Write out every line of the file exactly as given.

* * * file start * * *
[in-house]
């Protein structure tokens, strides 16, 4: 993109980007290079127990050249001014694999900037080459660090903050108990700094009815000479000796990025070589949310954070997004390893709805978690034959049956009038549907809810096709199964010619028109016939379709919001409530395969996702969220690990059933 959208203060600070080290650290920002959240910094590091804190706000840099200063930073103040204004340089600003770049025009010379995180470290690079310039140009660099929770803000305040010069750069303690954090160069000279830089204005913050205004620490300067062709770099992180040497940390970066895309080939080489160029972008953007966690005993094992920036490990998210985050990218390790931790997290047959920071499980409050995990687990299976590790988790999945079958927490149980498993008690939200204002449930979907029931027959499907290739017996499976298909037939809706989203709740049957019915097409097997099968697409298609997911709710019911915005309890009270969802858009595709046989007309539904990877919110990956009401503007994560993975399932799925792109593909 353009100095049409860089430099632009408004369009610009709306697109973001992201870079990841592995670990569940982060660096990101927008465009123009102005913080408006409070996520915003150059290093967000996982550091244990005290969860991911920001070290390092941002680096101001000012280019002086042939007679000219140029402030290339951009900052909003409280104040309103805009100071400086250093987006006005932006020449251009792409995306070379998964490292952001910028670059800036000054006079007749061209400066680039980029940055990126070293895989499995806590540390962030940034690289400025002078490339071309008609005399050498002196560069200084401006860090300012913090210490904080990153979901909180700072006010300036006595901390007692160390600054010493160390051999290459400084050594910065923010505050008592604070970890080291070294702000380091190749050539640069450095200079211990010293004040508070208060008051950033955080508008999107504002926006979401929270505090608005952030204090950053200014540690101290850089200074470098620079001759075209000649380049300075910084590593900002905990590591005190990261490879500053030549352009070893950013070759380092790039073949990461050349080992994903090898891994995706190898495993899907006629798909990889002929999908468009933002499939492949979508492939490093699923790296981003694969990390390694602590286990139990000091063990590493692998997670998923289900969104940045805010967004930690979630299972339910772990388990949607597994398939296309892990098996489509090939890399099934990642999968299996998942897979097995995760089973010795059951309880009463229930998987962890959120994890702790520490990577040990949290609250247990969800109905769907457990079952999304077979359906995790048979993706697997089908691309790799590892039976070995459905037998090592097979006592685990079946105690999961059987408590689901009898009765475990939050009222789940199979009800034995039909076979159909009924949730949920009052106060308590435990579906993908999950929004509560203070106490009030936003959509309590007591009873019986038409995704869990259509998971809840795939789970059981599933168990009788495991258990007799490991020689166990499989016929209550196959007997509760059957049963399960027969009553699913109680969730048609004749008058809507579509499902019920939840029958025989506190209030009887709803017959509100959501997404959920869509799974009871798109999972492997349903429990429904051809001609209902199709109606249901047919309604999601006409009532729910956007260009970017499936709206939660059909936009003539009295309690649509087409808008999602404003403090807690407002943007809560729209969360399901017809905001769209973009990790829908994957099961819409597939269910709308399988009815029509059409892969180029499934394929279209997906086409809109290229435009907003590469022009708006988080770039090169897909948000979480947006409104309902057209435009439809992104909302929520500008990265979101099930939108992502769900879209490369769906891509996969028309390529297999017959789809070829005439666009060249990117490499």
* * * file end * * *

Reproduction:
[in-house]
């Protein structure tokens, strides 16, 4: 993109980007290079127990050249001014694999900037080459660090903050108990700094009815000479000796990025070589949310954070997004390893709805978690034959049956009038549907809810096709199964010619028109016939379709919001409530395969996702969220690990059933 959208203060600070080290650290920002959240910094590091804190706000840099200063930073103040204004340089600003770049025009010379995180470290690079310039140009660099929770803000305040010069750069303690954090160069000279830089204005913050205004620490300067062709770099992180040497940390970066895309080939080489160029972008953007966690005993094992920036490990998210985050990218390790931790997290047959920071499980409050995990687990299976590790988790999945079958927490149980498993008690939200204002449930979907029931027959499907290739017996499976298909037939809706989203709740049957019915097409097997099968697409298609997911709710019911915005309890009270969802858009595709046989007309539904990877919110990956009401503007994560993975399932799925792109593909 353009100095049409860089430099632009408004369009610009709306697109973001992201870079990841592995670990569940982060660096990101927008465009123009102005913080408006409070996520915003150059290093967000996982550091244990005290969860991911920001070290390092941002680096101001000012280019002086042939007679000219140029402030290339951009900052909003409280104040309103805009100071400086250093987006006005932006020449251009792409995306070379998964490292952001910028670059800036000054006079007749061209400066680039980029940055990126070293895989499995806590540390962030940034690289400025002078490339071309008609005399050498002196560069200084401006860090300012913090210490904080990153979901909180700072006010300036006595901390007692160390600054010493160390051999290459400084050594910065923010505050008592604070970890080291070294702000380091190749050539640069450095200079211990010293004040508070208060008051950033955080508008999107504002926006979401929270505090608005952030204090950053200014540690101290850089200074470098620079001759075209000649380049300075910084590593900002905990590591005190990261490879500053030549352009070893950013070759380092790039073949990461050349080992994903090898891994995706190898495993899907006629798909990889002929999908468009933002499939492949979508492939490093699923790296981003694969990390390694602590286990139990000091063990590493692998997670998923289900969104940045805010967004930690979630299972339910772990388990949607597994398939296309892990098996489509090939890399099934990642999968299996998942897979097995995760089973010795059951309880009463229930998987962890959120994890702790520490990577040990949290609250247990969800109905769907457990079952999304077979359906995790048979993706697997089908691309790799590892039976070995459905037998090592097979006592685990079946105690999961059987408590689901009898009765475990939050009222789940199979009800034995039909076979159909009924949730949920009052106060308590435990579906993908999950929004509560203070106490009030936003959509309590007591009873019986038409995704869990259509998971809840795939789970059981599933168990009788495991258990007799490991020689166990499989016929209550196959007997509760059957049963399960027969009553699913109680969730048609004749008058809507579509499902019920939840029958025989506190209030009887709803017959509100959501997404959920869509799974009871798109999972492997349903429990429904051809001609209902199709109606249901047919309604999601006409009532729910956007260009970017499936709206939660059909936009003539009295309690649509087409808008999602404003403090807690407002943007809560729209969360399901017809905001769209973009990790829908994957099961819409597939269910709308399988009815029509059409892969180029499934394929279209997906086409809109290229435009907003590469022009708006988080770039090169897909948000979480947006409104309902057209435009439809992104909302929520500008990265979101099930939108992502769900879209490369769906891509996969028309390529297999017959789809070829005439666009060249990117490499």